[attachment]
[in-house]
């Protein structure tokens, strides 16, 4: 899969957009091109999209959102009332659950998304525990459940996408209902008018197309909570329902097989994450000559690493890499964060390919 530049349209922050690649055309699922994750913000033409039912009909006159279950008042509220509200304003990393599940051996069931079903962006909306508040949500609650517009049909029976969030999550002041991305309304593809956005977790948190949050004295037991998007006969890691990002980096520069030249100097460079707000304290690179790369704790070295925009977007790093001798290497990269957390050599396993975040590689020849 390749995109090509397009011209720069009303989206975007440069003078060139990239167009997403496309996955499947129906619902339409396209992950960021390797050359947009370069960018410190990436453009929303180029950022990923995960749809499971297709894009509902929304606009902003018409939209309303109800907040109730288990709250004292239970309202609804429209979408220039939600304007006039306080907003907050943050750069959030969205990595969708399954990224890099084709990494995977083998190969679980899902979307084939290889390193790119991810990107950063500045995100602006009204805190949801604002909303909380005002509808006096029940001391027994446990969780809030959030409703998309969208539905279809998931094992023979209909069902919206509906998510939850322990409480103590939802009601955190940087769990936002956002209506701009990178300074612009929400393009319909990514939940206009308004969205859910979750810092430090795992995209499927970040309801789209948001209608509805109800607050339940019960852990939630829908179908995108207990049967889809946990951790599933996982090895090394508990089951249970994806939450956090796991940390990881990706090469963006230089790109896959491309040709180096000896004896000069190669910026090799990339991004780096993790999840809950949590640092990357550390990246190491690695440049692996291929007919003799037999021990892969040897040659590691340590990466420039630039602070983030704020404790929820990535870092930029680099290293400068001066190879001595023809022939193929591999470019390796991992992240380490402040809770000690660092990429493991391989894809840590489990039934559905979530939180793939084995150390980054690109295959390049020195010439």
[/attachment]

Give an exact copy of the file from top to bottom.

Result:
[in-house]
């Protein structure tokens, strides 16, 4: 899969957009091109999209959102009332659950998304525990459940996408209902008018197309909570329902097989994450000559690493890499964060390919 530049349209922050690649055309699922994750913000033409039912009909006159279950008042509220509200304003990393599940051996069931079903962006909306508040949500609650517009049909029976969030999550002041991305309304593809956005977790948190949050004295037991998007006969890691990002980096520069030249100097460079707000304290690179790369704790070295925009977007790093001798290497990269957390050599396993975040590689020849 390749995109090509397009011209720069009303989206975007440069003078060139990239167009997403496309996955499947129906619902339409396209992950960021390797050359947009370069960018410190990436453009929303180029950022990923995960749809499971297709894009509902929304606009902003018409939209309303109800907040109730288990709250004292239970309202609804429209979408220039939600304007006039306080907003907050943050750069959030969205990595969708399954990224890099084709990494995977083998190969679980899902979307084939290889390193790119991810990107950063500045995100602006009204805190949801604002909303909380005002509808006096029940001391027994446990969780809030959030409703998309969208539905279809998931094992023979209909069902919206509906998510939850322990409480103590939802009601955190940087769990936002956002209506701009990178300074612009929400393009319909990514939940206009308004969205859910979750810092430090795992995209499927970040309801789209948001209608509805109800607050339940019960852990939630829908179908995108207990049967889809946990951790599933996982090895090394508990089951249970994806939450956090796991940390990881990706090469963006230089790109896959491309040709180096000896004896000069190669910026090799990339991004780096993790999840809950949590640092990357550390990246190491690695440049692996291929007919003799037999021990892969040897040659590691340590990466420039630039602070983030704020404790929820990535870092930029680099290293400068001066190879001595023809022939193929591999470019390796991992992240380490402040809770000690660092990429493991391989894809840590489990039934559905979530939180793939084995150390980054690109295959390049020195010439």